#amwriting: the truth about #NaNoWriMo

NaNoWriMo-General-FlyerEvery author knows that writing is about so much more than merely laying words down on a page.   Most people with a minimal education can do that, and can even whack out a creditable paragraph or two. However, sustaining the momentum and carrying that vision through an entire story is quite another thing.

Over the years, I’ve seen disparaging articles where people have expressed their scorn and disdain of authors who participate in Nation Novel Writing Month, mocking the notion of a “competition.”

But these naysayers are overlooking one important point: to write a novel one must begin a novel and then complete it.

If it takes a special month of writing and a group frenzy to get some people fired up about an idea they’ve had rolling around in their heads, who am I to complain?  I am a reader as much as I am an author, and I say the more, the merrier!

Take a look at some of the most well-known “NaNo Novels” of all time:

  1. Water for Elephants, by Sara Gruen. On the best-seller lists for over a year, turned into a movie starring Reese Witherspoon and Robert Pattinson, started as a NaNo novel.
  2. The Night Circus, by Erin Morgenstern. What eventually became The Night Circus began life in 2004, seven years before it was finally published, started as a NaNo novel.
  3. Wool, by Hugh Howey. Howey’s dystopian sci-fi novel is one of those credited with putting self-publishing on the map, started as a NaNo novel.

I’m not bothered by the “poo-poo on the contest” noise. Whatever gets a writer fired up and writing is fine by me, and we are all the better for the experience.

The real thing that causes angst among the elite is the notion that anyone with an idea can sit down and write the bare bones of a book in 30 days. Being an author is not being in a private club anymore, and it secretly bothers some of the stodgier “real” authors that a person of any background, religion, or ethnicity can dare to write meaningful or entertaining work, even people with minimal education.

Fear and Loathing, we call that. It’s irrational, but then no one ever accused authors of being rational! There will always be a need for more authors and more books, as once a book has been read, the dedicated reader wants a new book. It is the law of supply and demand, and publishing is a business.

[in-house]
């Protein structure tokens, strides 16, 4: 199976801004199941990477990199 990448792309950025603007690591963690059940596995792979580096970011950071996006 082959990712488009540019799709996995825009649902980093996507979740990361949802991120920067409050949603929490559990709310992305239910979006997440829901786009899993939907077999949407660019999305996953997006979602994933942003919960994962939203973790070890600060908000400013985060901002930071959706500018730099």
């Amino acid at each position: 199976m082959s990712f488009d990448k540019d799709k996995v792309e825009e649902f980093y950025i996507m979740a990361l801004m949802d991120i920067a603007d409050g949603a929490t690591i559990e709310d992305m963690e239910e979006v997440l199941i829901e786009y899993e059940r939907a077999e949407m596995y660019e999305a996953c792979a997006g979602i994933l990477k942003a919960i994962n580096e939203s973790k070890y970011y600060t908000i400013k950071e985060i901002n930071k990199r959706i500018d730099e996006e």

The fact is, most people who begin a novel in November do not reach their goal of 50,000 words and never finish those novels. They do not have the discipline to sit down every day and dedicate a portion of their time to this project.

A great number of Nano Authors discover that doing NaNoWriMo is just like doing karaoke. They love to read, and they want to write the next Gone with the Wind, but their work reads like a tone-deaf drunk sounds when singing Wind Beneath my Wings.  They are not talented writers. But so what? The cream always rises to the top, my grandma used to say.

Because of NaNoWriMo, many truly talented people are now embarking on learning a craft, committing their time and resources to educating themselves about how to write a novel that others will want to read. Several years down the road, who knows what wonderful works of fiction will have emerged from this year’s madness?

NANO CrestI only know that I am always looking for a good book, and so I will be first in line, hoping to be blown away by a fresh, new work of art. This is why I volunteer as a Municipal Liaison for NaNoWriMo. Every year we have new, young writers, with fresh, amazing ideas. But we also have many new older people who are writing their first novel, embarking on a dream they always had but never thought they could do.

Most who begin their novel this year will never write again. But every year a few writers  in each age group continue on after the month of madness is over. When I talk to them and hear how fired up and passionate they are, I am proud to have been a part of their writing life. They see the goal, and and are filled with the desire to finish what they started.

They have embarked on the quest to learn how to write well.

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2 Comments

Filed under NaNoWriMo, writing

2 responses to “#amwriting: the truth about #NaNoWriMo

  1. Stephen Swartz

    Many reasons to write, not just to publish. But what is publishing? Sharing what you write with someone, anyone. That’s what I try to drill into my composition students. (I’ve mentioned to my students that I’m in NaNoWriMo and they give me a look like I had said I love eating oil straight from the ground with a side of nightcrawlers.)
    The NaNo thing is just something fun to poke yourself, to make you write. So have fun, test your limits, push yourself. And most of all, always beat Connie’s word count!

    Liked by 1 person

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